What Do We Really Want In Life?

  • 01 Sep - 07 Sep, 2018
  • Ayesha Adil
  • Fiction

What do we really want in life? When we were younger we wanted the usual. The things that we are made to believe were important for us to be happy. An education, a cushy job and a paycheck. The bigger the paycheck, the greater the success, followed by greater pleasure and happiness in life. Once that milestone was achieved, we were told that we needed a spouse. A person to complete us. A person to fill the void that existed within us. And if God forbid we said that we were complete in ourselves, we would have to face the emotional torment of being single and eyed suspiciously till we caved in.

Thus, followed marriage, children and then bringing them up, and passing on to them the same reasons and meanings of life that we were taught when we were young, clueless and helpless. Thus began the vicious cycle.

I’m not questioning the reasons behind it all or even the results. But I am questioning the fact that all of the above is equated with the cause and effect of being happy. Maybe my happiness lies in helping others. Maybe I feel more comfortable and happy on my own.

A little too late for that, I thought to myself as I leapt out of bed with one glance at the clock.

7:30 already!

Hardly any time left to debate, I wondered.

Saima was sleeping peacefully. Tabby was lying at her feet cuddled into a ball and literally snoring. As I looked at the perfect picture, I thought to myself that at this moment this is all I needed to be happy. The morning sunshine peaking through the curtains, the soft breathing of my wife as she slept her woes away and our tabby that had practically no care in the world only love to give and take from his doting mother.

I quickly went in for a quick shower. As I came out, I could hear Saima making my breakfast in the kitchen.

Tabby was still fast asleep. I dressed up and went into the kitchen.

“How are you Saima?” I said cheerfully.

“I’m ok. Are you ready? Let’s have breakfast.” She generally was matter-of-fact. I didn’t take it wrongly.

“Saima? What do you want in life that will make you happy?” I knew I was running late but I couldn’t help myself.

“Are you trying to make me feel depressed?” She stopped mid-way with her mug of tea in hand and glared at me.

“No Saima. I have no intention to disturb you. It’s just an honest question. Plus from now on, everything doesn’t have to be about Noor.”

There, I said it and come what may. I felt proud of the way how I was so comfortable in taking her name and not feeling guilty or sad. Had I finally healed? God works in surprising ways I thought.

Thank goodness Saima was on the same page. She even seemed to smile a little.

“Well, you know, the regular things, like becoming rich and famous.” She even laughed. That sounded like music to my ears.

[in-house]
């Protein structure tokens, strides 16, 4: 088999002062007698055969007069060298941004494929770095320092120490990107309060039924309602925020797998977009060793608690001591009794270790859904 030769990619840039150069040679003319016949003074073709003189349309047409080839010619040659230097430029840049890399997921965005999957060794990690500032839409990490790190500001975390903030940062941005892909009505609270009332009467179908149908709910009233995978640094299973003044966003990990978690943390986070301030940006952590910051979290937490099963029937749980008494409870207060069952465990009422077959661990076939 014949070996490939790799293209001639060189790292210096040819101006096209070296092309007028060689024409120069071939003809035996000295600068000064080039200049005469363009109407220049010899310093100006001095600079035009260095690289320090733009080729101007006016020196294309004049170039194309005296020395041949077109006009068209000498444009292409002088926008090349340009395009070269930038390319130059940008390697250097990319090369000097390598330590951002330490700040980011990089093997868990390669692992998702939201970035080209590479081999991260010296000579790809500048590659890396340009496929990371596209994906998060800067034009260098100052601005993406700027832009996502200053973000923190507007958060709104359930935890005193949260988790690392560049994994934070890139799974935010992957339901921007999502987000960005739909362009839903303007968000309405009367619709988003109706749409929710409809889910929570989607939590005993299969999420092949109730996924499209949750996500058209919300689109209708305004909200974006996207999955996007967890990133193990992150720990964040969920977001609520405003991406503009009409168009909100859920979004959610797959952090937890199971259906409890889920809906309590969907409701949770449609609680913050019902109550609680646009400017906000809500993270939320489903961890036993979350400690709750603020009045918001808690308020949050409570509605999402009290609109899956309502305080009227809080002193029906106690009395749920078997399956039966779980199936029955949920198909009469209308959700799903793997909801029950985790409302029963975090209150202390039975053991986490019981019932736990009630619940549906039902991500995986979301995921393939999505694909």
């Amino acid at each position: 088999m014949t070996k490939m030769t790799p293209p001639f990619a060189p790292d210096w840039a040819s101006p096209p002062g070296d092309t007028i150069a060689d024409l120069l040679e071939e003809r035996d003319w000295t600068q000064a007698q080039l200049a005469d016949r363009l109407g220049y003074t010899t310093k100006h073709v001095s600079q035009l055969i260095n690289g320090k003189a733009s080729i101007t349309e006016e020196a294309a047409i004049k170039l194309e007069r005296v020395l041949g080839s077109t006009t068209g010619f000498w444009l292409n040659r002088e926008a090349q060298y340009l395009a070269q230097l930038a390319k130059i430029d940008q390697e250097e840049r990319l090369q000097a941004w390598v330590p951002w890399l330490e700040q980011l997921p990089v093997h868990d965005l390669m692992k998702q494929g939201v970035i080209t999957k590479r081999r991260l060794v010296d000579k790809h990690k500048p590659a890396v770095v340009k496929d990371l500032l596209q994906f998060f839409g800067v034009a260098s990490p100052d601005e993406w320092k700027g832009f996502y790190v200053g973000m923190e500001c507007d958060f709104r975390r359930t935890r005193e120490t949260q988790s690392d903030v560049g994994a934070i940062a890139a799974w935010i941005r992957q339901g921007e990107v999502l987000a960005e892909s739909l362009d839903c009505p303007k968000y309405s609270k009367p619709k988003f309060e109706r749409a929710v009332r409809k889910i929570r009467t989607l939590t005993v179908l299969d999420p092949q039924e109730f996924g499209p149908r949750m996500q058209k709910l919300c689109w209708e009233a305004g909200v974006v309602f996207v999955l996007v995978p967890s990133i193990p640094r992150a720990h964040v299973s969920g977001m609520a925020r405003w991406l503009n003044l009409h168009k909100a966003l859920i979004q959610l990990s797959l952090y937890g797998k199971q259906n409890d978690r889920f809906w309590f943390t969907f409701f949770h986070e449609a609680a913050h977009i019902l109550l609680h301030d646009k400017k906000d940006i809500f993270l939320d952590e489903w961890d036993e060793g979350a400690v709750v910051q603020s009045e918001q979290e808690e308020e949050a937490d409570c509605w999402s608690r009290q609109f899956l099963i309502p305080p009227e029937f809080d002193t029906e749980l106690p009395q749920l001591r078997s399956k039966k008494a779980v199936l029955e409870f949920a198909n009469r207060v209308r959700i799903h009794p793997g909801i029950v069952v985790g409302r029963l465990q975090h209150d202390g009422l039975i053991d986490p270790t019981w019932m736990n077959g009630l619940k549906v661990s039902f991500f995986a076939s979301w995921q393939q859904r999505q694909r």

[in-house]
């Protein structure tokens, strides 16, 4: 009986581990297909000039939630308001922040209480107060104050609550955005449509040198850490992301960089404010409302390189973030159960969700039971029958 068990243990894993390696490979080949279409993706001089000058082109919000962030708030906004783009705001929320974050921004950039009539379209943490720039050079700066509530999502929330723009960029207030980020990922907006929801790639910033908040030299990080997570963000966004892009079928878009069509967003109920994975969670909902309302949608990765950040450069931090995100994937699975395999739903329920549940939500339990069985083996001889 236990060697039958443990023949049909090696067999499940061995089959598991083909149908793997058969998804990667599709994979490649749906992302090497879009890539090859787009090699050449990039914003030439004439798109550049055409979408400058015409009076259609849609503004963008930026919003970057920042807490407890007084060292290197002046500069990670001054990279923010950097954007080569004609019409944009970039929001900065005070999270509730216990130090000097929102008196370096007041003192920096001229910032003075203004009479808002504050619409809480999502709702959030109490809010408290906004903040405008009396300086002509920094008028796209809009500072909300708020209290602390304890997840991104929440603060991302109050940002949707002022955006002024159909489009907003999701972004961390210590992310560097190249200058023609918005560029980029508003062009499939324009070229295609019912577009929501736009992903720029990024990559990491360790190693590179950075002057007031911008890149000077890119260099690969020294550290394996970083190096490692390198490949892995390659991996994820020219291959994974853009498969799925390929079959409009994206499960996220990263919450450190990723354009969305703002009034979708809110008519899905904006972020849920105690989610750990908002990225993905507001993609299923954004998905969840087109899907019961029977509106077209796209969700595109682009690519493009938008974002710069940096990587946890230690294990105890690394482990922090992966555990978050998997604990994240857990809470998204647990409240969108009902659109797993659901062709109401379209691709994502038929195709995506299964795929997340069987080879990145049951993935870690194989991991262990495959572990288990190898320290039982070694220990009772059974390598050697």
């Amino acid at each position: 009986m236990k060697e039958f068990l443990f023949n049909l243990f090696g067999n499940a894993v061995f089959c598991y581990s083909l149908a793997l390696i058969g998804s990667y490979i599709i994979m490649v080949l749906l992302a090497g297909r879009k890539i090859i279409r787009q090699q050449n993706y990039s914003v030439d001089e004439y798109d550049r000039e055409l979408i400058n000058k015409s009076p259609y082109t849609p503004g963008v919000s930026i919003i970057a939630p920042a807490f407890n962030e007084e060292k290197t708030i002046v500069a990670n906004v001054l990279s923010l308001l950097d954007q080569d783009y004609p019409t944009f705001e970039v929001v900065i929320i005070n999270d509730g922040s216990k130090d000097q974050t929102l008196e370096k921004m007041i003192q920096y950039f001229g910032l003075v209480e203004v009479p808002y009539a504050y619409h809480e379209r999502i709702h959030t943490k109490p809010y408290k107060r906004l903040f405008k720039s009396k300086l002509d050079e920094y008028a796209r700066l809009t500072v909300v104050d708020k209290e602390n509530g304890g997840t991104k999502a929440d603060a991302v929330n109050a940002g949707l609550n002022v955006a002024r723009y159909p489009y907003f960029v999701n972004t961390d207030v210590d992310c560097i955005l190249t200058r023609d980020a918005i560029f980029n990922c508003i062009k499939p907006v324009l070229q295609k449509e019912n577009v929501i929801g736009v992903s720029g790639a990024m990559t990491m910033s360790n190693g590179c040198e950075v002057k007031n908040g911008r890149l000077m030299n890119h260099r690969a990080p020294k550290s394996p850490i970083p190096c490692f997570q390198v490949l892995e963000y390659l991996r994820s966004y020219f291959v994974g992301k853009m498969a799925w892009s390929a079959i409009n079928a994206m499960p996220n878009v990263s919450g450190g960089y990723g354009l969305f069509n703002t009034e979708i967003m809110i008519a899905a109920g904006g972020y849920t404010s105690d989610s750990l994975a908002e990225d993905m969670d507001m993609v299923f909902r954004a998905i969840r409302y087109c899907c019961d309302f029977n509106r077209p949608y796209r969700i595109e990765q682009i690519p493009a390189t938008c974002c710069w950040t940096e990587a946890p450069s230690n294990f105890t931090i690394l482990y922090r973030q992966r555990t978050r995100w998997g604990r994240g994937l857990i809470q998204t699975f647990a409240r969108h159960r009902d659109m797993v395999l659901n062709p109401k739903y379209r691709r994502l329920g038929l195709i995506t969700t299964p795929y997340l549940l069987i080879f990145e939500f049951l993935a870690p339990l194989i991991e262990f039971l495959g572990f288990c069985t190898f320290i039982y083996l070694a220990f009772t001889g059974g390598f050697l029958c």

“But what really make me happy are moments like this. And peace. World peace. An end to suffering and hunger and disease and genocide. My students make me happy. I feel valued around them. Their success makes me proud and happy. Food makes me immensely happy. You know that Fawad! And cheese cake, New York style cheese cake that will always make me happy. I like the simple things. I also like to make you happy. Your happiness makes me happy.”

I was sitting there grinning ear to ear when she said, “For a lot of years, I was made to believe that a child will make me feel happy. I was taunted for being childless and I was made to feel like less than the average woman because I didn’t have children. I’m sure women go through the same stigma when they don’t get married at the “right” age. And then society will concoct a number of reasons throughout our lives to make sure that we are always unhappy, or questioning our motives or intentions in life. What I’m trying to say is that our happiness is always attached to something else and when we can’t achieve or acquire that thing or be in that particular situation we are made to feel worthless, even though in our own space we are actually immensely happy. This is the worst thing about being alive.”

I understood what she meant. And I felt the same way many times. We were all trying to satisfy the great gods of society while sacrificing our peace and our pleasure in that maddening unquenchable thirst of consumerism, competition, and social status or worse the social media. Instead of taking care of the needy and helping the poor, we were all satisfying our ego and trying to compete with each other’s fates in the world. I mean let’s be honest, nothing really was in our control yet when we had it and the next person, didn’t we gushed over them with pride as if we were the ones that accomplished it on our own, when a huge part of it was in the hands of lady fortune and destiny.

So how can we break free? I guess we should all follow our dreams from the word go. I knew being a teacher was what Saima wanted and she was in reality following her dream. Was I following mine in punching numbers and making sheets balance? I guess I did like my job. Minimal human contact.

Numbers that I loved.

So the main goal was to pursue what made you happy. But wasn’t that also mildly egoistical?

We still hadn’t solved world hunger, poverty or ended genocide.

So I guess our real happiness lies in making others happy like Saima had suggested and, in our humble ways through helping and paying back to the community.

“Hey you! Don’t you want to go to work?” she brought me out of my reverie.

“And lose a chance to worship the great gods of capitalism? I’m gone. See you in the evening.”

With that, I picked up my stuff and left! •